NATIONAL

SolBridge grooms leaders for multicultural environment

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  • Published : Mar 30, 2010 - 14:29
  • Updated : Mar 30, 2010 - 14:29
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DAEJEON -- Being able to deal deftly with people from different countries with varied cultural and religious backgrounds is one of the requirements for becoming a full-fledged business leader on the global stage.
In this regard, SolBridge International School of Business, offering BBA (bachelor of business administration) and MBA courses, is leading the way with its faculty members and students from more than 20 countries, creating a unique learning environment scarcely seen in any local universities.
"We have people from India, Canada, Singapore, South Africa and so forth. It is a melting pot," said John E. Endicott, vice chancellor of the Daejeon school.
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"First of all, students here deal with the lingua franca of the world. The most important thing is getting that language. The second most important is overcoming cultural barriers to make friends with other people. The third benefit is once you make friends here; it will be the school tie for life."
Currently, some 30 faculty members from eight countries teach at the school, which started with only 26 students with eight professors in September 2007 with a focus on Asian business and the relationships between Asian economies and the rest of the world.
The faculty members, who are well-versed both in practice and theory, hold degrees from world-renowned universities including Harvard, Yale, Tufts and Brown. A total of 400 students from 24 countries, including 30 Koreans, attend SolBridge.
The 73-year-old vice chancellor, who also serves as president of Woosong University, the mother school of SolBridge, told The Korea Herald that while promoting diversity, integration among students is also one of the key issues the school is paying close attention to.
"One of the major problems was food. Russians don`t like any spices. Indians and Koreans enjoy spices. Muslims don`t want any pork. So we have really worked on it. We have redone our cafeteria to offer Western, Asian and Muslim cuisines," Endicott said.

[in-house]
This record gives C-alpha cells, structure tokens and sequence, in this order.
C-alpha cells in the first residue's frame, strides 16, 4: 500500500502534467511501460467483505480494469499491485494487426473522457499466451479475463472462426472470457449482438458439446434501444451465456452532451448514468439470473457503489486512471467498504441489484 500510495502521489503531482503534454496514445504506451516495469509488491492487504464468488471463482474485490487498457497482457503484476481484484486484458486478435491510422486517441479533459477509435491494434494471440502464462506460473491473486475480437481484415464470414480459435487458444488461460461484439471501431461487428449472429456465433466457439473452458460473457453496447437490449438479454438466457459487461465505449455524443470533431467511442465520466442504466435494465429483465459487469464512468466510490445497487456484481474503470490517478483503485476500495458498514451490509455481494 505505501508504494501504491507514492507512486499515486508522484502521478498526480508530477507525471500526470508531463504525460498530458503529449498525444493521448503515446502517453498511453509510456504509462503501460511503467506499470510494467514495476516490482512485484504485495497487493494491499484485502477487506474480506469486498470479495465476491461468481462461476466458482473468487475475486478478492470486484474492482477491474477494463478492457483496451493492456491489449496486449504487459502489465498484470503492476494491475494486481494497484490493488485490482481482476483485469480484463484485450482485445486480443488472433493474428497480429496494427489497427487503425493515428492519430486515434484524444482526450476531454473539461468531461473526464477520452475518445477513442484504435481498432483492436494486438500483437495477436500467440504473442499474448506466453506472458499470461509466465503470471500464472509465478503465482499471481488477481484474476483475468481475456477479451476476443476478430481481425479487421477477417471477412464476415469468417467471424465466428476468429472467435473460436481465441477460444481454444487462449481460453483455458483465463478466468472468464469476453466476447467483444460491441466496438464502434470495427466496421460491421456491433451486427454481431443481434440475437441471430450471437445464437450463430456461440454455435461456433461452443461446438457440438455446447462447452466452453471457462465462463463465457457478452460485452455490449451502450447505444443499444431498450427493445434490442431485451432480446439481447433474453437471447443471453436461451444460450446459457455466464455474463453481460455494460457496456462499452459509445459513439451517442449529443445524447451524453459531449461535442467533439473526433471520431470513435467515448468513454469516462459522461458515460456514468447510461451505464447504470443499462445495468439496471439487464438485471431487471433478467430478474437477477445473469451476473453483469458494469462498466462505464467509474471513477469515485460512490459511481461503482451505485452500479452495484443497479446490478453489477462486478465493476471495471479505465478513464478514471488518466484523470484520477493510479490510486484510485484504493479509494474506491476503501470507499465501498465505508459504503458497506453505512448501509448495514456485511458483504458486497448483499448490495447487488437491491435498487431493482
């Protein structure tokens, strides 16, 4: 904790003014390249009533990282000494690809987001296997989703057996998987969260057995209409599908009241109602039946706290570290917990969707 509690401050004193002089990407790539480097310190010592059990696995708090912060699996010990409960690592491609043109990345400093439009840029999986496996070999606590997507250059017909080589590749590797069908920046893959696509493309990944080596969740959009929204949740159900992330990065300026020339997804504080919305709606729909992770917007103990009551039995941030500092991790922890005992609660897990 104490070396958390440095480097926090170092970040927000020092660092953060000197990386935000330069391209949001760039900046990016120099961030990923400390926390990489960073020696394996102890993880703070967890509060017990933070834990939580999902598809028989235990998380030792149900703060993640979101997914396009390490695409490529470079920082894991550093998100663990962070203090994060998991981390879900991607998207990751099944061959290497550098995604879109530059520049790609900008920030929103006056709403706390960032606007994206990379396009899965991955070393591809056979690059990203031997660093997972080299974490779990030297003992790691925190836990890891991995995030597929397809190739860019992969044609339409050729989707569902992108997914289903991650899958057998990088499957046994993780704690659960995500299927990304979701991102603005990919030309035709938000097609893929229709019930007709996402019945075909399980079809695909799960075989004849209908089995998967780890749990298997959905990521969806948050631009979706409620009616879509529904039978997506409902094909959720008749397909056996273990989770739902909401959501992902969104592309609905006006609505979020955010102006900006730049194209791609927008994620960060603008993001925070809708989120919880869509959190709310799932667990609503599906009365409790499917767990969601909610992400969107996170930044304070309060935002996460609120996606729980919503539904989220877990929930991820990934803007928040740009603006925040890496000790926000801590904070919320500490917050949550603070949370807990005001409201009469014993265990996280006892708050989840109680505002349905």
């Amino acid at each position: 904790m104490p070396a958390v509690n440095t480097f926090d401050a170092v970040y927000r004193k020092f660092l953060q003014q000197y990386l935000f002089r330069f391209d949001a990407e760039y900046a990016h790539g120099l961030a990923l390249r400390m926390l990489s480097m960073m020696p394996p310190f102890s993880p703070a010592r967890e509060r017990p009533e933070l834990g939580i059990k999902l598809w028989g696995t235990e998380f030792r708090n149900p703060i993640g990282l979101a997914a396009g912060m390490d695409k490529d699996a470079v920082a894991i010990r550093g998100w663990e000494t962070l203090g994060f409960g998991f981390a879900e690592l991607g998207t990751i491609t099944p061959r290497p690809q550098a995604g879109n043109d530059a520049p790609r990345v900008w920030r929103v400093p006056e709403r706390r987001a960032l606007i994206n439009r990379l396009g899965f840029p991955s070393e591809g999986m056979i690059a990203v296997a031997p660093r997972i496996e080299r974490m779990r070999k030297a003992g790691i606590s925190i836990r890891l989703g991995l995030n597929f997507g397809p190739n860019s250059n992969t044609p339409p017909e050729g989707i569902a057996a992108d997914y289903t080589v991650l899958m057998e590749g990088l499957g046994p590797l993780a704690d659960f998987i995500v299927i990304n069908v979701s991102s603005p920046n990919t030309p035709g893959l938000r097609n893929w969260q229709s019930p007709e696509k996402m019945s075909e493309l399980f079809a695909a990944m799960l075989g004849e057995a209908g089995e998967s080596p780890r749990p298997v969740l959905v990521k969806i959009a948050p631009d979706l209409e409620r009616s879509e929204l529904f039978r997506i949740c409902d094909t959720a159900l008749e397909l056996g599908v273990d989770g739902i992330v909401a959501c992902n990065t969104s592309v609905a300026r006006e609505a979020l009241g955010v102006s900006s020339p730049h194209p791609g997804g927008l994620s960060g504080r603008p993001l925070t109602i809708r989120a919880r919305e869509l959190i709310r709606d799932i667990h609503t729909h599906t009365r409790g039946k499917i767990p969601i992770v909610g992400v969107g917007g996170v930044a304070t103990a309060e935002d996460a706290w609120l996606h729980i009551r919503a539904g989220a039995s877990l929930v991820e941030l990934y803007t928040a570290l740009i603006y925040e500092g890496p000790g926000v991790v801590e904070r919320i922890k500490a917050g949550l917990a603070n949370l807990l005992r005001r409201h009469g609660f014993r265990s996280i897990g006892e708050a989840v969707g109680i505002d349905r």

"We have 22 clubs, including a public speaking club, dance club and drama club. We use these as a way (to promote integration). We are trying to get the spirit of the use of English everywhere in the building and make sure differences don`t cause any problem."
Since he took office last January as head of Woosong, Endicott has brought about some crucial changes to the school. Among them was a new professor evaluation system that he believes would eventually enhance the quality of education at Woosong.
"We set our goal for teaching, research and service. We judge our faculty -- how much teaching they were doing and how well they do it. Students play a major role in assessing our faculty. Not all faculty members are happy to be judged by the students but it is good for the soul," he said.
"What you are doing is you are making a contract with the faculty. You expect if they succeed they get an incentive. In the world of today, life without obligations or contract is the thing of the past."
Endicott is a specialist on Northeast Asia, having introduced the concept of the "Limited Nuclear Weapons-Free Zone for Northeast Asia" in 1991. He was nominated for the Nobel Peace Prize in 2005 and this year for his efforts to promote regional peace through the concept.
He said that humanitarian aid to North Korea should continue and be "above politics."
"South Korea needs to go forward as (North Korea`s) relationship with the United Sates improves and the relationship with Japan will improve," he said.
"This is another opportunity with a new government in Japan and a new cabinet in South Korea and with the possible successor being identified in North Korea."
The SolBridge faculty, which uses English as its language of instruction, provides students with hands-on training on the various aspects of contemporary business practice supplemented with their experience in various fields ranging from telecommunications to corporate governance, and science and technology to marketing and management.
The school also ensures that students obtain first-hand contact with real-world situations through the help of its "Corporate Advisory Council."
Members of the council, which consists of a group of senior executives based in China, India, Korea and the United States, are regularly invited to the school and share their in-depth knowledge and industry experience with students. The members include executives of world-famous corporations such as DHL, ESTEE LAUDER, AIG Investments and Samsung SDS.
The school also runs dual-degree programs with the Georgia Institute of Technology in the United States and Beijing Foreign Studies University in China.
Endicott graduated from Ohio State University in 1958. He earned his master`s degree in law and diplomacy in 1973 and a Ph.D. in international relations in 1974 from the Fletcher School of Law and Diplomacy at Tufts University.
He served in the U.S. Air Force for 28 years and in the U.S. Defense Department for three years. He was a professor and director of the Center for International Strategy, Technology and Policy at Georgia Institute of Technology in Atlanta for 18 years from 1989.
(sshluck@heraldcorp.com)
By Song Sang-ho